Sharpness/detail and anti-aliasing filter - why not get rid of all AA filters?

Armanius

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It goes without saying that there is direct correlation between sharpness/detail and anti-aliasing filter. The Leica M8/9 apparently do not have AA filters, and therefore, are capable of rendering lots of detail. The recent Oly Pens are said to have weaker AA filters. My experience with the older Pens like the EP2 and the Sony NEX3 is that their images do appear to be softer than the M8/9 and my Panasonic GH2. My basic understanding of AA filters is that they prevent moire. But in looking at the images taken with my M9, I often never noticed any moire. Or at least nothing significant that jumped out at me and made me wish the M9 had a AA filter.

All of this being said, why are camera manufacturers still using AA filters?? If I'm a camera manufacturer, I want my camera to be able to capture maximum detail. So why not just get rid of it altogether?
 

Djarum

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Armanius,

Antialiasing is somewhat complex, so I'll try to give you the simple version.

Basically, a sensor is trying to record an image with both low and high frequency spatial information. What I mean by high frequency is that the information has really fine detail, for example. If the sensor is recording part of an image that has higher detail than the sensor can really resolve, nasty things start to creap into that part of the image. That part of the image is undersampled. An AA filter is a low-pass filter for resolution. The stronger the AA filter, finer detail gets smoothly blurred out at the cost of losing maxiumum resolution. On the other hand, the weaker the AA filter, the greater the resolution, but the higher chance that artifacts such as Moire will creep in.

For example, weak AA filter:

Olympus E-PL1 Review: 7. Resolution Test: Digital Photography Review

Stronger AA filter:

Olympus E-P1 Review: 17. Photographic tests (RAW): Digital Photography Review

As you can see, the E-PL1 starts to show moire artifacts at around 2400 lph, but it has overall greater absolute resolution vs the E-P1. Looking at the E-P1, which has less overall absolute resolution, doesn't have the nasty moire as resolution increases. Instead, the lines smoothly blurr together.
 

Travisennis

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Djarum, thanks for that explanation. I think it was the first time I really understand the advantages and tradeoffs of an anti-aliasing filter.
 

Promit

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There are cameras that exclude the AA filter entirely. Leica X1 comes to mind.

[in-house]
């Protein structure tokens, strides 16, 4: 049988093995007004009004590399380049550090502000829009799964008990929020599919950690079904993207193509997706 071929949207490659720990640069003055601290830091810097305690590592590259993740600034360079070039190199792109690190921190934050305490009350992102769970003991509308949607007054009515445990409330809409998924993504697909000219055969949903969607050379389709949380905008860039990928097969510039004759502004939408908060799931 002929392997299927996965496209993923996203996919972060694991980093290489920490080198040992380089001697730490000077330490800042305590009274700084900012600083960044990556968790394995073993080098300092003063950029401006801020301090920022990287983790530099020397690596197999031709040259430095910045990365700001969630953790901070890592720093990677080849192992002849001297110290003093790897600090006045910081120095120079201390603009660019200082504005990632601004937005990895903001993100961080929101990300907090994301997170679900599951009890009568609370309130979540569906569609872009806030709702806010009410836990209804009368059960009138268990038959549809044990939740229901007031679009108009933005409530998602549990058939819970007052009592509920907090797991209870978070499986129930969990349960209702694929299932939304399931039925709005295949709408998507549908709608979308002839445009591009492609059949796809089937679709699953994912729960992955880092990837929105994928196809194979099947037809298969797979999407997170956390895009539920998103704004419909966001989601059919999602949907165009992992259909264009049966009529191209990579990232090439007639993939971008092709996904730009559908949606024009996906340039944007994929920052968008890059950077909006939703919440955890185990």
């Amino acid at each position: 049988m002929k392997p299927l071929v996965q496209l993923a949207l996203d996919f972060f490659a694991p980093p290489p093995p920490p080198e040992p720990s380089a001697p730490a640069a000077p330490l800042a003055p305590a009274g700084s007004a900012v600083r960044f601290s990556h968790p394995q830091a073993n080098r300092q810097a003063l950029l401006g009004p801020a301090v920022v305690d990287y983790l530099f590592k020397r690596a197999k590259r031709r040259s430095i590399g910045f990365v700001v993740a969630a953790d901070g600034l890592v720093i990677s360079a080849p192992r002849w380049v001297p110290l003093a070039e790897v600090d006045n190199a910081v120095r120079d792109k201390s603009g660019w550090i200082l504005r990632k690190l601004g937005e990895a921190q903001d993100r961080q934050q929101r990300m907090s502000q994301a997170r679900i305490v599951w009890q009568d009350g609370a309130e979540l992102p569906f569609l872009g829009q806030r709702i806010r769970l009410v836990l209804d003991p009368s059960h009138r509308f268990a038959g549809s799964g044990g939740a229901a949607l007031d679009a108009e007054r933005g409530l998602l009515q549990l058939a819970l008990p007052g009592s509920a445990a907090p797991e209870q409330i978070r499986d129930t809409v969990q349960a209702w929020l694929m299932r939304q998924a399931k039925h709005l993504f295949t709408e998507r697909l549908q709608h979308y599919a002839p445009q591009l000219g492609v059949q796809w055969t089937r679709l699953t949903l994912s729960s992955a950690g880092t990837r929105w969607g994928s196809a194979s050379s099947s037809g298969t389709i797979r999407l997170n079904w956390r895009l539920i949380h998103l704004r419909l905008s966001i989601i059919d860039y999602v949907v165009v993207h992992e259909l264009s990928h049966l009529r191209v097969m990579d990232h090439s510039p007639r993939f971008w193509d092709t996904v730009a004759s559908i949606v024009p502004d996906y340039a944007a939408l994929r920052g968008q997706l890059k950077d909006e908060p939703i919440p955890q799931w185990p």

Armanius

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There are cameras that exclude the AA filter entirely. Leica X1 comes to mind.
I guess that's my point. It sure seems like most users tend to rave about the details a sensor is capable of on cameras that have weak (or no) AA filter. It sure seems logical then that manufacturers would lean towards that direction. In had a M8 briefly, and that camera yielded some of the sharpest photos I've seen, more so than the M9.

Thanks for the great explanation DJ!
 

Amin Sabet

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Oversampling prevents aliasing, so the cameras with the highest pixel densities have less need of AA filters. I think that 24MP for APS-C and 16MP for Micro 4/3 are in the range where I'd rather get rid of the AA filter and deal with aliasing when it pops up, but this is a matter of personal preference.
 

Djarum

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I guess that's my point. It sure seems like most users tend to rave about the details a sensor is capable of on cameras that have weak (or no) AA filter. It sure seems logical then that manufacturers would lean towards that direction. In had a M8 briefly, and that camera yielded some of the sharpest photos I've seen, more so than the M9.

Thanks for the great explanation DJ!
I haven't seen images from that camera specifically, but I wouldn't take pictures of anyone wearing certain ties or shirts that would give a moire effect. It's all about balance. I think the E-PL1, for example, gives a good balance.
 

Djarum

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Oversampling prevents aliasing, so the cameras with the highest pixel densities have less need of AA filters. I think that 24MP for APS-C and 16MP for Micro 4/3 are in the range where I'd rather get rid of the AA filter and deal with aliasing when it pops up, but this is a matter of personal preference.
Well, then we can get into under sampling because of the lenses. But yes, if the lens is up to it, removing the AA on higher megapixel cameras would be the way to go.
 

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